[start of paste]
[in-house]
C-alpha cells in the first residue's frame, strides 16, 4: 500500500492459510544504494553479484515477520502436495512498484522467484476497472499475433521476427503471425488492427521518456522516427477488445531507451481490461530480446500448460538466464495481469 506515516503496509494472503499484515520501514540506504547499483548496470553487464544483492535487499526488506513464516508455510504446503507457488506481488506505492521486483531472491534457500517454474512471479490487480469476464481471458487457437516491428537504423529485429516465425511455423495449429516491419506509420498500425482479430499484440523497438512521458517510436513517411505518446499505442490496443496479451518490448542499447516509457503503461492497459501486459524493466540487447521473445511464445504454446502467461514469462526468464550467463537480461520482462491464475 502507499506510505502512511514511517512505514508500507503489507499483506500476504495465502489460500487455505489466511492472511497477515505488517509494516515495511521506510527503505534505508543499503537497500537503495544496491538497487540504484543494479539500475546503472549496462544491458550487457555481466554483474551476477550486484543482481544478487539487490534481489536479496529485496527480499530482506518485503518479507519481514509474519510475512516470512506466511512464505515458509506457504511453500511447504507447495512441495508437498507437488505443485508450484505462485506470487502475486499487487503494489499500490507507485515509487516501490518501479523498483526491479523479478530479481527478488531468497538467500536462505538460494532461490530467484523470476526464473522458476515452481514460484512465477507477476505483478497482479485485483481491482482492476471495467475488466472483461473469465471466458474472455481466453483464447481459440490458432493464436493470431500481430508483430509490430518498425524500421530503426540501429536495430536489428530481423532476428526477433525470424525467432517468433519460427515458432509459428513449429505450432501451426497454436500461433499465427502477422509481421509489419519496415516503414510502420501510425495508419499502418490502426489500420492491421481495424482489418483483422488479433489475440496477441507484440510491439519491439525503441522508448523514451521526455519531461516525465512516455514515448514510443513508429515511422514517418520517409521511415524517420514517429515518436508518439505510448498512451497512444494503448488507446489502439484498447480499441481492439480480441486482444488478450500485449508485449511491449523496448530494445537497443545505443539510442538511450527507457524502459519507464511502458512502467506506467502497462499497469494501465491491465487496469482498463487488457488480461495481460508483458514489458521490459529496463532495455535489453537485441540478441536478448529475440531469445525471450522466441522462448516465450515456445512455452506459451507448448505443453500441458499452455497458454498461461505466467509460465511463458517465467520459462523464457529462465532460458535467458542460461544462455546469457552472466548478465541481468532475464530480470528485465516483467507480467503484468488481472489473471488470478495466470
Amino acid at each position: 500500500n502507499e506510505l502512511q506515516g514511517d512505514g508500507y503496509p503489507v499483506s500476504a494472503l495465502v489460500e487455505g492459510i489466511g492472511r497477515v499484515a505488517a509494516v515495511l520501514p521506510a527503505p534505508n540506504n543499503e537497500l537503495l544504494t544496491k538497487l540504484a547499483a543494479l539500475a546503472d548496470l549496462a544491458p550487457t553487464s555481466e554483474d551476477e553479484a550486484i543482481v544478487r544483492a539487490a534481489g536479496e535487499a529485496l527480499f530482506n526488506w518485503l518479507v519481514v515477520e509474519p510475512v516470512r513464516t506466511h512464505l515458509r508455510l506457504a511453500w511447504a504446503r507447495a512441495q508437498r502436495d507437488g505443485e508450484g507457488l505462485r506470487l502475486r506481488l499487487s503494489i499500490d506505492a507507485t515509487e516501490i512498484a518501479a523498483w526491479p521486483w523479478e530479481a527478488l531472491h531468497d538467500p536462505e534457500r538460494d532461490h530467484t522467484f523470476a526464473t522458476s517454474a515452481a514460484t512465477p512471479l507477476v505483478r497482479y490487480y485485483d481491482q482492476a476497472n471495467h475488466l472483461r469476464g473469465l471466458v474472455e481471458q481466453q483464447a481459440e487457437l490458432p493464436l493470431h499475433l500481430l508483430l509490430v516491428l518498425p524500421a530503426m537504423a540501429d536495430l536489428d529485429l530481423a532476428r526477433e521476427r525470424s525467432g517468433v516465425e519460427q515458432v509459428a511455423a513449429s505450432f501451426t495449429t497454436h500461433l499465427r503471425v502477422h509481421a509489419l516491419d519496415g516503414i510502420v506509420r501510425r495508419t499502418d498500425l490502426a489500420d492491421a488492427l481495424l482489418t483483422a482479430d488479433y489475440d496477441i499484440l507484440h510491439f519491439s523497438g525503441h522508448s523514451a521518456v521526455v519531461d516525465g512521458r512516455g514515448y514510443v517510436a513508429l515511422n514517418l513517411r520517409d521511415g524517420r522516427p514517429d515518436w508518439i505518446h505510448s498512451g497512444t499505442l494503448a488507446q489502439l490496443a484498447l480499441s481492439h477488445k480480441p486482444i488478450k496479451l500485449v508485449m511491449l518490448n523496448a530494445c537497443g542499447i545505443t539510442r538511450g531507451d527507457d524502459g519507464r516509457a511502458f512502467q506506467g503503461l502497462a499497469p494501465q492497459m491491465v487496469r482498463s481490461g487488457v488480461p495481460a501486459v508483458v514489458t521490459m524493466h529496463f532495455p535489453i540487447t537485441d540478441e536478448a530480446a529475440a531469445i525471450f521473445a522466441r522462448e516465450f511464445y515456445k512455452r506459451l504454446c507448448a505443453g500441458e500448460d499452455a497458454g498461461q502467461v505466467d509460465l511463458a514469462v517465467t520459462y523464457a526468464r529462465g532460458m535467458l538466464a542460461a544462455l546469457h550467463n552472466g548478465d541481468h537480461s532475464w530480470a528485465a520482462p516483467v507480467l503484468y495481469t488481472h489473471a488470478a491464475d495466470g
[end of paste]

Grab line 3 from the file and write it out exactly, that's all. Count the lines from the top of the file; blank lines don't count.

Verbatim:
Amino acid at each position: 500500500n502507499e506510505l502512511q506515516g514511517d512505514g508500507y503496509p503489507v499483506s500476504a494472503l495465502v489460500e487455505g492459510i489466511g492472511r497477515v499484515a505488517a509494516v515495511l520501514p521506510a527503505p534505508n540506504n543499503e537497500l537503495l544504494t544496491k538497487l540504484a547499483a543494479l539500475a546503472d548496470l549496462a544491458p550487457t553487464s555481466e554483474d551476477e553479484a550486484i543482481v544478487r544483492a539487490a534481489g536479496e535487499a529485496l527480499f530482506n526488506w518485503l518479507v519481514v515477520e509474519p510475512v516470512r513464516t506466511h512464505l515458509r508455510l506457504a511453500w511447504a504446503r507447495a512441495q508437498r502436495d507437488g505443485e508450484g507457488l505462485r506470487l502475486r506481488l499487487s503494489i499500490d506505492a507507485t515509487e516501490i512498484a518501479a523498483w526491479p521486483w523479478e530479481a527478488l531472491h531468497d538467500p536462505e534457500r538460494d532461490h530467484t522467484f523470476a526464473t522458476s517454474a515452481a514460484t512465477p512471479l507477476v505483478r497482479y490487480y485485483d481491482q482492476a476497472n471495467h475488466l472483461r469476464g473469465l471466458v474472455e481471458q481466453q483464447a481459440e487457437l490458432p493464436l493470431h499475433l500481430l508483430l509490430v516491428l518498425p524500421a530503426m537504423a540501429d536495430l536489428d529485429l530481423a532476428r526477433e521476427r525470424s525467432g517468433v516465425e519460427q515458432v509459428a511455423a513449429s505450432f501451426t495449429t497454436h500461433l499465427r503471425v502477422h509481421a509489419l516491419d519496415g516503414i510502420v506509420r501510425r495508419t499502418d498500425l490502426a489500420d492491421a488492427l481495424l482489418t483483422a482479430d488479433y489475440d496477441i499484440l507484440h510491439f519491439s523497438g525503441h522508448s523514451a521518456v521526455v519531461d516525465g512521458r512516455g514515448y514510443v517510436a513508429l515511422n514517418l513517411r520517409d521511415g524517420r522516427p514517429d515518436w508518439i505518446h505510448s498512451g497512444t499505442l494503448a488507446q489502439l490496443a484498447l480499441s481492439h477488445k480480441p486482444i488478450k496479451l500485449v508485449m511491449l518490448n523496448a530494445c537497443g542499447i545505443t539510442r538511450g531507451d527507457d524502459g519507464r516509457a511502458f512502467q506506467g503503461l502497462a499497469p494501465q492497459m491491465v487496469r482498463s481490461g487488457v488480461p495481460a501486459v508483458v514489458t521490459m524493466h529496463f532495455p535489453i540487447t537485441d540478441e536478448a530480446a529475440a531469445i525471450f521473445a522466441r522462448e516465450f511464445y515456445k512455452r506459451l504454446c507448448a505443453g500441458e500448460d499452455a497458454g498461461q502467461v505466467d509460465l511463458a514469462v517465467t520459462y523464457a526468464r529462465g532460458m535467458l538466464a542460461a544462455l546469457h550467463n552472466g548478465d541481468h537480461s532475464w530480470a528485465a520482462p516483467v507480467l503484468y495481469t488481472h489473471a488470478a491464475d495466470g